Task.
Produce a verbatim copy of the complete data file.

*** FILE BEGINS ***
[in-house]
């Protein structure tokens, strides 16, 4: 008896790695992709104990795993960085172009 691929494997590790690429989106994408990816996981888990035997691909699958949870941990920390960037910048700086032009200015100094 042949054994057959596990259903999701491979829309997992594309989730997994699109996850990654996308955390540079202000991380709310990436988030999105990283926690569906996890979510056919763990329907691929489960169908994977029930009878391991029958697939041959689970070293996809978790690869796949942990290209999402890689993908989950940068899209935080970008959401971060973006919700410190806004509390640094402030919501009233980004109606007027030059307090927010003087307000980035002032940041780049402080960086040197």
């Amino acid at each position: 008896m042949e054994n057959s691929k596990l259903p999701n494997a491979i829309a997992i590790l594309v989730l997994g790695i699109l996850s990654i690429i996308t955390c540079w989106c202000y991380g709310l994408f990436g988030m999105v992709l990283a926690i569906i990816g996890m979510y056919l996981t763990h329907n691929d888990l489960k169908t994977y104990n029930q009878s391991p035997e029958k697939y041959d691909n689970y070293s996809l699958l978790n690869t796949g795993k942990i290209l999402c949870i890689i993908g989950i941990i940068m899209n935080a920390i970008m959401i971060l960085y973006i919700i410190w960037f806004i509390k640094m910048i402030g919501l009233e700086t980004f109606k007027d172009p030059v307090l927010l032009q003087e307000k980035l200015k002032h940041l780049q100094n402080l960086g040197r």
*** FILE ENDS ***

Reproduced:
[in-house]
């Protein structure tokens, strides 16, 4: 008896790695992709104990795993960085172009 691929494997590790690429989106994408990816996981888990035997691909699958949870941990920390960037910048700086032009200015100094 042949054994057959596990259903999701491979829309997992594309989730997994699109996850990654996308955390540079202000991380709310990436988030999105990283926690569906996890979510056919763990329907691929489960169908994977029930009878391991029958697939041959689970070293996809978790690869796949942990290209999402890689993908989950940068899209935080970008959401971060973006919700410190806004509390640094402030919501009233980004109606007027030059307090927010003087307000980035002032940041780049402080960086040197």
């Amino acid at each position: 008896m042949e054994n057959s691929k596990l259903p999701n494997a491979i829309a997992i590790l594309v989730l997994g790695i699109l996850s990654i690429i996308t955390c540079w989106c202000y991380g709310l994408f990436g988030m999105v992709l990283a926690i569906i990816g996890m979510y056919l996981t763990h329907n691929d888990l489960k169908t994977y104990n029930q009878s391991p035997e029958k697939y041959d691909n689970y070293s996809l699958l978790n690869t796949g795993k942990i290209l999402c949870i890689i993908g989950i941990i940068m899209n935080a920390i970008m959401i971060l960085y973006i919700i410190w960037f806004i509390k640094m910048i402030g919501l009233e700086t980004f109606k007027d172009p030059v307090l927010l032009q003087e307000k980035l200015k002032h940041l780049q100094n402080l960086g040197r």